Design can be functional and still aesthetically appealing.
That's one of the points an executive with a New York firm will push when he speaks Monday in Fort Wayne for Design Week.
“Throughout most of the 20th and the 21st Century beauty has gotten a bad reputation,” Stefan Sagmeister, principal of Sagmeister & Walsh, said through email last week.
“Most respectable designers claim not be interested in it, the contemporary art world has almost completely abandoned it, and you can sit through hours of lectures on architecture without hearing the term uttered once. But a beautiful environment not only changes how we feel, it also changes how we behave,” Sagmeister said from Tokyo where he has been on sabbatical.
“I will talk about why the neglect of beauty is so utterly stupid and what we can do to reverse it,” he said in the email, promising to prove that “form does not just follow function, that form in many cases is function.”
Sagmeister's presentation is one of several scheduled to draw attention to various areas in the design industry, which is part of what's been labeled the creative economy.
Northeast Indiana's creative economy consists of 18,834 jobs, or 4.5 percent of all jobs, a study released in late March showed. The number of creative economy jobs is similar to other key employment sectors including construction, finance and insurance, and transportation and warehousing, according to the study commissioned by the Indiana Arts Commission with support from Arts United of Greater Fort Wayne Inc.
Statewide, there are an estimated 160,621 creative economy jobs, accounting for 4.3 percent of all Hoosier jobs.
This is the second year for Design Week, which last year attracted about 700 people, nearly two thirds of whom purchased passes for the full week.
Wunderkammer Company will host most of this week's events, using about 7,500 square feet of space in its Fairfield Avenue gallery. Dan Swartz, executive director of Wunderkammer, said participants this year can choose day passes based on themes ranging from graphic design/advertising to architecture/interior design.
The local event was prompted by the 2014-15 study of the creative economy. Design Week attracts “local, national and international design experts who directly impact the attraction, retention, and development of our regional design talent,” Swartz said in a March news release announcing this year's schedule.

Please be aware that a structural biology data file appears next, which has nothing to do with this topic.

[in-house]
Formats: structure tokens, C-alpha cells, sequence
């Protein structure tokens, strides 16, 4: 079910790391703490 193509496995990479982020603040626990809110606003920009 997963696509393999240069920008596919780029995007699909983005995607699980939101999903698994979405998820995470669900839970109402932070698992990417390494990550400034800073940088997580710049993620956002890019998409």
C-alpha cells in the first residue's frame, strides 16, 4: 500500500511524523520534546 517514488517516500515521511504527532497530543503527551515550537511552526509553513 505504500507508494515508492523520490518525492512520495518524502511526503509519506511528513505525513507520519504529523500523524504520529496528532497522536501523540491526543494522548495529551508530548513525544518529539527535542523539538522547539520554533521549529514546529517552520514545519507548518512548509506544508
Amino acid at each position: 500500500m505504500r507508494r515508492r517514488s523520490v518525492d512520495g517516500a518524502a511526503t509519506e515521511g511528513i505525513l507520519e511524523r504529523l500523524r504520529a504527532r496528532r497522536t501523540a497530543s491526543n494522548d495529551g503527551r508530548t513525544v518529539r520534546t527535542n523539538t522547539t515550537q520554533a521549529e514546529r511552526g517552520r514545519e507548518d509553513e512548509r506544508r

Sagmeister is speaking on the day when graphic design/advertising is the theme. His business creates brand identities, commercials, websites, apps and does other work for clients. He usually has about 20 speaking engagements a year. This year's schedule includes several international presentations, but Fort Wayne is one of just two U.S. locations where he will speak; the other is a December conference in Florida, he said.
Last year's Design Week attracted people from Indianapolis, Chicago, Detroit, Columbus, Ohio, and Grand Rapids, Michigan. The reach is even broader this year, based on advance registrations.
“I don't know what we're doing, but I think we're doing it right,” Swartz said early last week. “We have people from Atlanta, Milwaukee, Wisconsin, Toronto, Canada, and we have a couple from Detroit signed up already, and a small group from Grand Rapids.”
Design Week has numerous business and other sponsors, including the Northeast Indiana Regional Partnership, an economic development agency.
In many cities, Design Weeks are organized and hosted by AIGA, formerly known as the American Institute of Graphic Arts, Swartz said.
“Design Weeks have been all over the world; they've been happening for a little while,” he said. “We're a little bit weird in that it's a contemporary art center hosting a Design Week.”
Kathleen Rowold, scheduled as Friday's keynote speaker, said the format is impressive with the varied design emphasis each day.
Rowold is director of Indiana University's Sage Collection of historical and contemporary clothing. She worked with Bill Blass, internationally known for designs for clothing from sportswear to evening wear, on a retrospective of his career to be displayed at IU.
The exhibit opened after his death in 2002.
During her Friday presentation, Rowold will talk about the legacy of Blass, who grew up in Fort Wayne.
Rowold said television shows and general media have re-energized interest in fashion design.
“I think many more young people are interested in it now than say 15 or 20 years ago,” she said.
At a glance
Design Week keynote speakers are 6-7 p.m. Monday through Friday at Wunderkammer Company, 3402 Fairfield Ave. The week also includes networking opportunities and other activities, such as a tour of the old General Electric campus, which is expected to be redeveloped, and a woodtype workshop on Monday. Day passes are $60. Online registrations required through eventbrite.com
Keynote speakers are:
Monday: Stefan Sagmeister. Austrian-born designer, art director, and co-founder of Sagmeister & Walsh, in New York City. His work includes award-winning album art for the Rolling Stones and Talking Heads, exhibitions at the Guggenheim Museum, and more.
Tuesday: Nicholas Thompson. Editor-in-chief of WIRED magazine, one of the world's top tech publications, covering the changing world of cutting-edge tech and its effects on lives.
Wednesday: Hugh Forrest. Longtime chief programming officer of the annual South by Southwest Interactive Conference in Austin, Texas, an event that brings together over 70,000 digital creatives from around the world.
Thursday: Margaret Cavenagh. Interiors architect and designer at the urbanism and architecture practice Studio Gang, which has offices in Chicago and New York.
Friday: Kathleen Rowold. Director of Indiana University's Sage Collection of historical and contemporary clothing, and one of the world's leading experts on the social and aesthetic history of Western fashion.